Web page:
As we walk towards the first floor, at the staircase we find several photographs from the rich photographic archive of Leon Wyczółkowski. The first floor is taken up by the artist’s working rooms, one of which represents his painting studio, and the other – his graphic studio. Both studios are arranged to provide an exhibition area and to represent the artist’s place of work. In the painting workshop we find the superb oil, pastel and aquarelle works, sketches and the unfinished works from the artist’s various artistic periods. Moreover, the studio is equipped with an original easel on rails, referred to by the artist as “a Gościeradz tram”, a painting cabinet, palette, paints and a sketching table. The interior is completed with oriental fabrics collected by the artist, and exhibits that served him as models for his compositions. Right by the entrance, on the left, nearly the entire wall is covered with various representations of trees. Among them we find the impressive Jagiellonian Oak, 1921-1936 depicted from the bottom in the background of a forest. A little further we find the Alley in the Gościeradz park, 1927; The interior of the Wawel Cathedral, 1911, and Figures on the roof of the Old Town, an aquarelle from 1915, as well as the artist’s favourite Twin pines in a yew grove, 1935; Sunset, 1929; Rogalin Oaks from 1925 and other. In the near proximity we see the Portrait of Erazm Barącz in Spanish armour from 1924, presented in natural size. The painter met the Armenian Barącz family in Lvov, and became friends with Erazm, an expert collector, when he was living in Wieliczka and worked as the head of the salt mine.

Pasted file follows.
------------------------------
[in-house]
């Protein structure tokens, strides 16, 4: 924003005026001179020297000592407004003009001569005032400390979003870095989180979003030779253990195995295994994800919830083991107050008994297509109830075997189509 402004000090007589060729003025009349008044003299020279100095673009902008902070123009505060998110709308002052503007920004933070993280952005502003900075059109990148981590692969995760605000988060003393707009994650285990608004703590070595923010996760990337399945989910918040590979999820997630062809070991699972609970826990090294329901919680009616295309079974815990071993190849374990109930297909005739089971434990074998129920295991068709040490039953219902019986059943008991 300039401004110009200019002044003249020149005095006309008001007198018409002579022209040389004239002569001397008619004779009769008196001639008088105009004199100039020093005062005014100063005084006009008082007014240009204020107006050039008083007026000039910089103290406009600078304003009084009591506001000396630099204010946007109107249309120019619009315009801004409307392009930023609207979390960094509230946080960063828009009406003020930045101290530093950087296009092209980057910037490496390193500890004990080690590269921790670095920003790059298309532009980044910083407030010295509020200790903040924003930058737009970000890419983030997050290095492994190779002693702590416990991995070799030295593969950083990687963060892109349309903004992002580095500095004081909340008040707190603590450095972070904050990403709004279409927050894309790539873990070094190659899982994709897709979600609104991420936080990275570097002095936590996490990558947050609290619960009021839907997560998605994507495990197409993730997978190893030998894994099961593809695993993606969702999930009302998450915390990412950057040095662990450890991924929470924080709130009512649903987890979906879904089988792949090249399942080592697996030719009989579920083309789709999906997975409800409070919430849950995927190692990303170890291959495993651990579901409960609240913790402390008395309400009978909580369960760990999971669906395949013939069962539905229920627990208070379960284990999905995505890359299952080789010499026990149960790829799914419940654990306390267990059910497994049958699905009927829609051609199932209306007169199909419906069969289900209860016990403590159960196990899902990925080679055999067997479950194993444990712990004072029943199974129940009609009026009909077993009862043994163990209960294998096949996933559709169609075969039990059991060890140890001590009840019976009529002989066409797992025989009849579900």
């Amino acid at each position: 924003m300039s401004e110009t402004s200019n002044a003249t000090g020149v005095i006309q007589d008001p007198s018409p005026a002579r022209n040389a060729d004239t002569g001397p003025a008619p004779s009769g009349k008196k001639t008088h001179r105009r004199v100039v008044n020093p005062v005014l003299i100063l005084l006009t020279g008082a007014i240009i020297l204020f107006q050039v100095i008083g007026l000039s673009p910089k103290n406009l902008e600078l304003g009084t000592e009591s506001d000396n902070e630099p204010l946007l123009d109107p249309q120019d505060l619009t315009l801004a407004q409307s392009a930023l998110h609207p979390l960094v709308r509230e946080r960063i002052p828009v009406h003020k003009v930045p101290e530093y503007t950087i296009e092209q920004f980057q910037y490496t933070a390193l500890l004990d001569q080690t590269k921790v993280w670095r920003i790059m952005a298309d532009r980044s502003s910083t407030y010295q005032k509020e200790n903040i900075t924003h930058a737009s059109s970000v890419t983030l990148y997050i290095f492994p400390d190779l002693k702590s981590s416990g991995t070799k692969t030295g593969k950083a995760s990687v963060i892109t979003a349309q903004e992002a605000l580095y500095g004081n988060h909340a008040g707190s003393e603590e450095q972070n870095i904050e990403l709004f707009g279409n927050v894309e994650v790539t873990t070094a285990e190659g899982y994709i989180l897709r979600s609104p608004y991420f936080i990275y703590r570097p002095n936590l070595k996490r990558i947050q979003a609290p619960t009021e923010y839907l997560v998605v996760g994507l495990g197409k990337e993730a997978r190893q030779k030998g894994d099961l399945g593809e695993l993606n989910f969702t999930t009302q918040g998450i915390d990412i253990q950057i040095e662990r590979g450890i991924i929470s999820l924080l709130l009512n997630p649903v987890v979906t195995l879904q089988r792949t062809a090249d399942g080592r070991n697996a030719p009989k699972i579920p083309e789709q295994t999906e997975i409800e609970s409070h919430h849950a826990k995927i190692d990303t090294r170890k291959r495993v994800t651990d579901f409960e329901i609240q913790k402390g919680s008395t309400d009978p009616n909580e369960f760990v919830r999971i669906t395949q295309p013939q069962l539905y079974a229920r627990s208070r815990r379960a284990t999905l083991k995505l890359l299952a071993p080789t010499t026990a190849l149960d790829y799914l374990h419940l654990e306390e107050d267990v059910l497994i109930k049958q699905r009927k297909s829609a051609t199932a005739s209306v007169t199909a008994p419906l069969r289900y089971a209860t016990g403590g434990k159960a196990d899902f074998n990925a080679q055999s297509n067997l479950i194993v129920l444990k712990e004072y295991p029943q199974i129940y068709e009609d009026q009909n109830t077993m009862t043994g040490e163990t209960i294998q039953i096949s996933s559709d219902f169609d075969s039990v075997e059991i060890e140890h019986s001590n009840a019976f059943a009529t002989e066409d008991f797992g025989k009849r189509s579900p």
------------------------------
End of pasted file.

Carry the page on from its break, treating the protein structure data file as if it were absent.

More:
In the background of the windows at the end of the discussed wall we see a shiny trunk of an old tremendous Spruce in the sun from 1931 with broadly spread roots and a maze of dry branches accentuated with the rays of sunlight. Wyczółkowski used here chiaroscuro contrasts and scratched out some of the dry branches. The composition plays with the white and black colours. Beside, on the wall opposite the entrance, we see a painting portraying an equally gigantic Yew from the reserve in Wierzchlas, 1930. On the easel placed in this part of the exhibition, we find one of the series of paintings presenting the “Mickiewicz” Ship, carrying the urn with the ashes of Juliusz Słowacki, 1927. It should be mentioned that Wyczółkowski designed the decoration related with the funeral ceremony in Barbican, preceding the placing of Słowacki’s ashes on Wawel.
Vis-à-vis the entrance we come across the aquarelle Roofs of the old Warsaw, 1919; The tombstone of Sigismund II Augustus, ca. 1920; Portraits of Helena, 1911 and Konstanty Laszczka, 1921; a panoramic view of Toruń, 1928 with the dominating silhouette of a red gothic church of St. John, and floral presentations. At the wall to the right from the entrance we find another easel with the painting of The Sigismund’s Chapel in Winter, 1908. What draws our attention on the wall behind the easel is a panoramic mountain view, A view from Koziniec from 1905, and A wooden church, 1910, a sketchy Girl picking berries (?) and a series of three paintings with floral motives.
In Wyczółkowski’s graphic studio we find a display of his works and tools: a lithographic press, lithographic stones and aluminium plates. As we know, the artist experimented with various graphic techniques, from aquatint, through fluorofort, algraphics, soft varnish, stone engraving, to lithography – his favourite technique. The exhibited works have been grouped according to particular techniques. The descriptions of techniques have been placed on the walls, next to exemplary works.
As we go from the painting to the graphic studio, on the left side from the entrance we find the examples of algraphics from Lithuanian and Ukrainian portfolios, and farther, we come across two prints made in the technique of fluorofort. The artist was especially interested in that technique in the years 1903-1905. The exhibition is closed with stone engraving works including Still nature from 1921 and Cineraria in a vase from 1922.